Friends, an unthinkable has occurred. US Bank told my husband to go pound sand. I’m shocked! Offended! He only had 10 inquiries in the last two years and 7 new credit cards added to his file. What’s not to love, right? I’m kidding, of course. US Bank saw my husband for who he truly is, thanks to me: an unprofitable customer. You are a worthy opponent, US Bank.
Image courtesy of ratch0013 at FreeDigitalPhotos.net
Until next time… Bwahahaha!
I already asked my husband to make several credit card related phone calls recently, so reconsideration rigamarole is not happening. Plus, chances of success would be slim, based on my prior experience. US Bank is pretty stingy with approvals, which is why I was shocked when they gave me Altitude Reserve card. I guess I was thinking the lightning would strike twice but alas, it was not to be. This is something I don’t take personally, because it is bank’s right to refuse to play ball. You win some, you lose some in this game, and I feel like I’ve won more than my fair share.
But it did throw a wrench in my plans. Last week I wrote about my hesitation with canceling Chase Sapphire Reserve because it offers airport lounge access. Normally, it’s not a swaying factor, but it looks like we will have a ton of flights coming up next summer, some with long layovers. I was hoping my new US Bank Altitude Reserve card would take care of this perk.
I’m still planning on canceling CSR card, though. As I’ve mentioned in my post, I have a plan B and C in mind. I could always renew my Altitude Reserve next May, which will cost me $75 after factoring in $325 travel credit. If I’m feeling extra cheap, I may cancel it and just wait till June of 2018, so I can apply for Citi Prestige. That’s when I will be eligible for the sign-up bonus since I canceled the card last May (aka “24 months” rule).
In fact, it would be the perfect time to get this offer. Even with $7,500 minimum requirement, I don’t think I will have an issue meeting the spend. We have several insurance policies that renew each June, and I’ll have a ton of extra expenses during my trip as well.
If I get denied for Citi Prestige, well, I guess we’ll somehow survive in the airport terminal, with the regular folks. I flew for many years without taking advantage of airport lounges, and am prepared to do it again. For me, it’s the destination that truly matters, though hanging out in the lounge does make the journey more bearable (see my review of Club Mobay in Jamaica). And I enjoy it even more when it’s 100% free.
There is one more option. I have Amex Hilton Honors Surpass which I plan on renewing next year anyway, due to free weekend certificate. The card lets you buy a lounge pass for $27 per person. It’s not dirt cheap, but would be worth it during a long layover or a chance to relax in an air-conditioned space, rather than humid airport terminal of Papeete, Tahiti.
Chase Sapphire Preferred?
But the biggest reason why I plan on canceling CSR is this. I hope to swing by Chase branch and see if by any chance I’m pre-approved for Chase Sapphire Preferred. I was last time, back when I applied for CSR. Since I won’t be approved online due to 5/24 rule, it’s my only hope of getting this beautiful offer. If you are a new reader, see my post on why you may want to start with Chase cards.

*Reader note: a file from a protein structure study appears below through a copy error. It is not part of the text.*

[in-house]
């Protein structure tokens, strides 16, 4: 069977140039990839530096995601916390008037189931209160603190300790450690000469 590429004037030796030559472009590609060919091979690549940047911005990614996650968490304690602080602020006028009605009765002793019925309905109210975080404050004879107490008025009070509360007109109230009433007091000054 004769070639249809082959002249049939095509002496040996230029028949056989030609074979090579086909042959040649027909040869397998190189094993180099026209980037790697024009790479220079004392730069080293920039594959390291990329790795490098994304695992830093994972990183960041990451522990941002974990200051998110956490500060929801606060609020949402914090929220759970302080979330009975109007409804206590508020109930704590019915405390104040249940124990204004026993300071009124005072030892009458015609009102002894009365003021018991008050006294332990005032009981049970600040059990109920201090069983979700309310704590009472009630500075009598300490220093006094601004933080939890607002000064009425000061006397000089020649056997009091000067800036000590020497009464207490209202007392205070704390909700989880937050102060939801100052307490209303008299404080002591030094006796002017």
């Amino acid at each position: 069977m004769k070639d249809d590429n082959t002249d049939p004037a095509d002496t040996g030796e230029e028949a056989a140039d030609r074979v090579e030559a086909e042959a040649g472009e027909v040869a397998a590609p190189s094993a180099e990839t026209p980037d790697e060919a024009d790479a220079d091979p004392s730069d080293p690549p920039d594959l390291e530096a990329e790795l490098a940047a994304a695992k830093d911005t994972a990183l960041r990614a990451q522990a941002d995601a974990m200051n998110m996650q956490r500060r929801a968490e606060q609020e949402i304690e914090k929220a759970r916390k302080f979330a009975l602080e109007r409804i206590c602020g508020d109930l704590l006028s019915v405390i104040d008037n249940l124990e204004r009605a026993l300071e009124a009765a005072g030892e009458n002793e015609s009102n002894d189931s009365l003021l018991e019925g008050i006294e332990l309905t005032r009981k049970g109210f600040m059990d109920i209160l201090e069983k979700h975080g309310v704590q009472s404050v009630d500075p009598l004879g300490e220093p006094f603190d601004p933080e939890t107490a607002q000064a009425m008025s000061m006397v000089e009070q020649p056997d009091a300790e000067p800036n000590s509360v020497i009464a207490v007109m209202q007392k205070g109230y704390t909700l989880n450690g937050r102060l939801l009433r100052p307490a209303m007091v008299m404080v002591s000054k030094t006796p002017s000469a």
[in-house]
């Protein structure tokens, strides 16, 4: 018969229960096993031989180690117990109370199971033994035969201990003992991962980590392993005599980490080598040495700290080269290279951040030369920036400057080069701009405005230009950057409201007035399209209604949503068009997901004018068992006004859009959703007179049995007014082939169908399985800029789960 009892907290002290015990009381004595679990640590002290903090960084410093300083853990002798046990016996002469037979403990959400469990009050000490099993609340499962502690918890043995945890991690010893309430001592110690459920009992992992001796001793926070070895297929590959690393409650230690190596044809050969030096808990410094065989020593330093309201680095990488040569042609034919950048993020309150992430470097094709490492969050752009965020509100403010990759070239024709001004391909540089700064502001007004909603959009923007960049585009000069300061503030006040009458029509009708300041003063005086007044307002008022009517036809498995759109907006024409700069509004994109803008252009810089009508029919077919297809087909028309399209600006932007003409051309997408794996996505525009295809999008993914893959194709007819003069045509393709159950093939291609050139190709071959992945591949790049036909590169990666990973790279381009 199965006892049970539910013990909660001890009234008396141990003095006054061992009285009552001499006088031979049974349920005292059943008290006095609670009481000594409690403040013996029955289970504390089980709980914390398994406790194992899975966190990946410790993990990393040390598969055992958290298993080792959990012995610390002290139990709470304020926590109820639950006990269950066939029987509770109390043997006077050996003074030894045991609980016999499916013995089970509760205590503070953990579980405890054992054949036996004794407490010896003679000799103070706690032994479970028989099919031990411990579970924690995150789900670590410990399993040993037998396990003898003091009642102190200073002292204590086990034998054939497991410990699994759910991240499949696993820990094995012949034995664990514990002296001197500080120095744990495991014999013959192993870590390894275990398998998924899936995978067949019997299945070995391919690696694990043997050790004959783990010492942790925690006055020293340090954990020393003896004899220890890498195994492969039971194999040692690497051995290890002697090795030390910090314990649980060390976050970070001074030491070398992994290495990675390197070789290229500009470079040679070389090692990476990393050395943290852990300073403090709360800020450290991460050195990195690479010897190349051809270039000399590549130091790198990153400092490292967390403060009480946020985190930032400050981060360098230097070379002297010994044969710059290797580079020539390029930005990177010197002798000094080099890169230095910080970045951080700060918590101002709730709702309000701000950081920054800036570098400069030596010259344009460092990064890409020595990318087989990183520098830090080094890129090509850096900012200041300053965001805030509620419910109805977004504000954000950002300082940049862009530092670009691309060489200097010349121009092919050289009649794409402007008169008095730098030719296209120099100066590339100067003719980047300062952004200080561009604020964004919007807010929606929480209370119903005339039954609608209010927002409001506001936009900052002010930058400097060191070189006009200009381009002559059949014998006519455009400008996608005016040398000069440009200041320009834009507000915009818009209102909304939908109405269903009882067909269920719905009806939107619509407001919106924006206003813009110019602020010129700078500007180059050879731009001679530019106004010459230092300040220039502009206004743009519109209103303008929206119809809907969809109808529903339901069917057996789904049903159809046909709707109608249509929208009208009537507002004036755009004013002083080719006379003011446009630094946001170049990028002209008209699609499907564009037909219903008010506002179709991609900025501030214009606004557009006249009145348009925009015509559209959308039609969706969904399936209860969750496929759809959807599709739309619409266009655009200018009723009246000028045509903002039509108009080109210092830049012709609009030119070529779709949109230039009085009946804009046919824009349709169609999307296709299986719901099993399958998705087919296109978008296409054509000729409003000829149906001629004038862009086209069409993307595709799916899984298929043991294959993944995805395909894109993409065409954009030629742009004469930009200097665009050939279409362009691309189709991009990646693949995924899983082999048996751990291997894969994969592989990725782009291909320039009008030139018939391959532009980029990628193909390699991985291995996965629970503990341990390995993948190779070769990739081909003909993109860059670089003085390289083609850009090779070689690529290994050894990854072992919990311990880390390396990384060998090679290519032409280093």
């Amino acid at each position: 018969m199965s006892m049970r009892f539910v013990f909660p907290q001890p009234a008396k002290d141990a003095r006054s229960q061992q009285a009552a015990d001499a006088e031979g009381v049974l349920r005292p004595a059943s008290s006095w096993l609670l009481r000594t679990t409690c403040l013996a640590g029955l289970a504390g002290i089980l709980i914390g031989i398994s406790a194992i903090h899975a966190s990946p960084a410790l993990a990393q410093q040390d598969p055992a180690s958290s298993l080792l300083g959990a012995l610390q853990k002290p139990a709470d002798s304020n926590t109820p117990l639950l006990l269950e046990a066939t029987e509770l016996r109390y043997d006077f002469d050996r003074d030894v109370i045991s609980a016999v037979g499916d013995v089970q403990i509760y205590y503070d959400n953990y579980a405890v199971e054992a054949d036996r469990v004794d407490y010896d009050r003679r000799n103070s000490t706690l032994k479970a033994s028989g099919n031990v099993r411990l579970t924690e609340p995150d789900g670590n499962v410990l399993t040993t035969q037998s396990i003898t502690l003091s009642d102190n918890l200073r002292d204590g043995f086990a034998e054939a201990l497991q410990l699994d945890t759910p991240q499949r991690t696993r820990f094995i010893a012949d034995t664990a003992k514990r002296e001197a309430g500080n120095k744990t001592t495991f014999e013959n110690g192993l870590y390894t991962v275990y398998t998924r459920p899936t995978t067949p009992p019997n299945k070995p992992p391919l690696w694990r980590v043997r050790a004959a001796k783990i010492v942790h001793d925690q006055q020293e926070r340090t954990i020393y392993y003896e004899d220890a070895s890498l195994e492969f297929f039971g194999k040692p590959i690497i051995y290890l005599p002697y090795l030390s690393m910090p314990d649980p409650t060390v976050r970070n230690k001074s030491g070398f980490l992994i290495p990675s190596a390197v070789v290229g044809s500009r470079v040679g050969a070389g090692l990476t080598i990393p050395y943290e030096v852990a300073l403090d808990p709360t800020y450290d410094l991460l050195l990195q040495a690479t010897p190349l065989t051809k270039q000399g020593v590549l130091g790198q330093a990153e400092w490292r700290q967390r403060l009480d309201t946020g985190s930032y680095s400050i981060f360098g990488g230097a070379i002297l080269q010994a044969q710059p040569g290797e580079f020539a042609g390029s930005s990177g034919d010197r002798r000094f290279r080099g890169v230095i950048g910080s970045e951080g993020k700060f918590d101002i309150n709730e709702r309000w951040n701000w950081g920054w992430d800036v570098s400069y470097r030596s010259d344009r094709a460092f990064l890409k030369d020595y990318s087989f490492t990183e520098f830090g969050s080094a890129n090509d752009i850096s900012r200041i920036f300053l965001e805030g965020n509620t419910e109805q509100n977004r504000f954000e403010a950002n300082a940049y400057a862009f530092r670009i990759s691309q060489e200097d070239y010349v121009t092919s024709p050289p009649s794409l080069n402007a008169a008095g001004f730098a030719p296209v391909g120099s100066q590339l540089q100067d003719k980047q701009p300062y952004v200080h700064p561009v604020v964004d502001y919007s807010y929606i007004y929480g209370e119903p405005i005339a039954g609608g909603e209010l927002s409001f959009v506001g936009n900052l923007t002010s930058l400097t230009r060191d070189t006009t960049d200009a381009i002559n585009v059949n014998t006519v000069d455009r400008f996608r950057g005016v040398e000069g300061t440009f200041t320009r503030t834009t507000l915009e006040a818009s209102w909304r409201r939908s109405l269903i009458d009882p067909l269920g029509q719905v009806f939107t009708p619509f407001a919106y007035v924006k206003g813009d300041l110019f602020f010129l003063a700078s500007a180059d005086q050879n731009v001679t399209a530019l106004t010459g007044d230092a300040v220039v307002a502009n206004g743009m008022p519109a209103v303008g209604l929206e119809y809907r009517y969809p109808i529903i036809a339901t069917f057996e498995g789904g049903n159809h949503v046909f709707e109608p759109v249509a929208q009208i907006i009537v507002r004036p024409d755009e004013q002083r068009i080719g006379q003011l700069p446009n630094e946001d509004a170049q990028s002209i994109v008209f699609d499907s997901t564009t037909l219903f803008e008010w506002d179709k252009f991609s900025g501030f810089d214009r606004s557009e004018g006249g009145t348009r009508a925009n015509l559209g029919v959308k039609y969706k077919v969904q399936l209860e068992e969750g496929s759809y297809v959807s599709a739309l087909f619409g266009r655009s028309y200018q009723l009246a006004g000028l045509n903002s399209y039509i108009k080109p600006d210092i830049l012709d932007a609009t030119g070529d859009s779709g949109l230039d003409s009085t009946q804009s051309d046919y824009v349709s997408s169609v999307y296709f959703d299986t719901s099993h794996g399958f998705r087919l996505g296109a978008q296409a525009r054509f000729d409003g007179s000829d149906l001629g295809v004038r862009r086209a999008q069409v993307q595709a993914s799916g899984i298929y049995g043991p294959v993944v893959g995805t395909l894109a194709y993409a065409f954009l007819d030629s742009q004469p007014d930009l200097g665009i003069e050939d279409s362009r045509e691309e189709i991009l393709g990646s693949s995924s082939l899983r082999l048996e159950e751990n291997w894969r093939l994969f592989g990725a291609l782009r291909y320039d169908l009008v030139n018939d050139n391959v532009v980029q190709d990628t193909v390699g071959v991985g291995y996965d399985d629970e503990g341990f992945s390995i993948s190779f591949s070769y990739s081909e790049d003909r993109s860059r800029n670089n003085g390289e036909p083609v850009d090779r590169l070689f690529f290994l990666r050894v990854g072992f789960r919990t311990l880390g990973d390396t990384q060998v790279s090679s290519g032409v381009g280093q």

I don’t know the exact formula of how one is chosen to be pre-approved, but I imagine that having fewer Chase cards helps. Yes, it’s possible to just lower credit limit, but canceling CSR may increase my chances as well. Right now, I have three Chase cards. If I cancel CSR, I’ll have two. Plus, CSR and CSP cards have similar benefits. Perhaps, I will be more likely to get targeted if CSR is gone for good.
Like I said, I really don’t know the criteria, so I’m simply making assumptions. It’s possible this whole thing is moot point, or I may even hurt my chances by canceling CSR.
What about Chase Hyatt credit card?
This is yet another wrinkle. In September I was hoping to apply for new Hyatt offer that comes with 40k points+$50 statement credit. Direct link to apply I try to be conservative with Chase cards, so if I get CSP, I will have to forego Hyatt card for at least six months. Who knows, maybe by then it will become subject to 5/24 rule.
Logic dictates that CSP sign-up offer is superior to Hyatt card, and it definitely is. For one, you get 55k highly valuable Ultimate Rewards points that transfer to Hyatt and many other partners. Not to mention, there is always an option to redeem them on travel at 1.25 cents apiece.
There is one thing I really like about Hyatt card, though: annual certificate good for category 1-4 property. My husband got approved for Chase Hyatt card in June (back when it came with 2 free nights), so his certificate will hit next June. If I get approved for Hyatt card as well, we’ll have two certificates, good for a weekend getaway.
I know that I should go by Chase branch and try to get CSP if at all possible. Who knows if the pre-approval option that bypasses 5/24 rule will be around much longer. But then again, who knows how much longer Chase Hyatt card will not be subject to 5/24 rule. Plus, in all likelihood, I’ll end up transferring UR points to Hyatt anyway.
Of course, there are other options on the market, like new Synchrony Cathay card with 50k offer. But I don’t have any concrete plans for the miles, plus, CSP is far superior in every respect. I always go for flexible points if at all possible. So, I think a trip to Chase branch is in order.
Readers, what do you think? Any suggestions?
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Leana is the owner and founder of Miles For Family. She enjoys beach vacations and visiting her family in Europe. Originally from Belarus, Leana resides in central Florida with her husband and two children.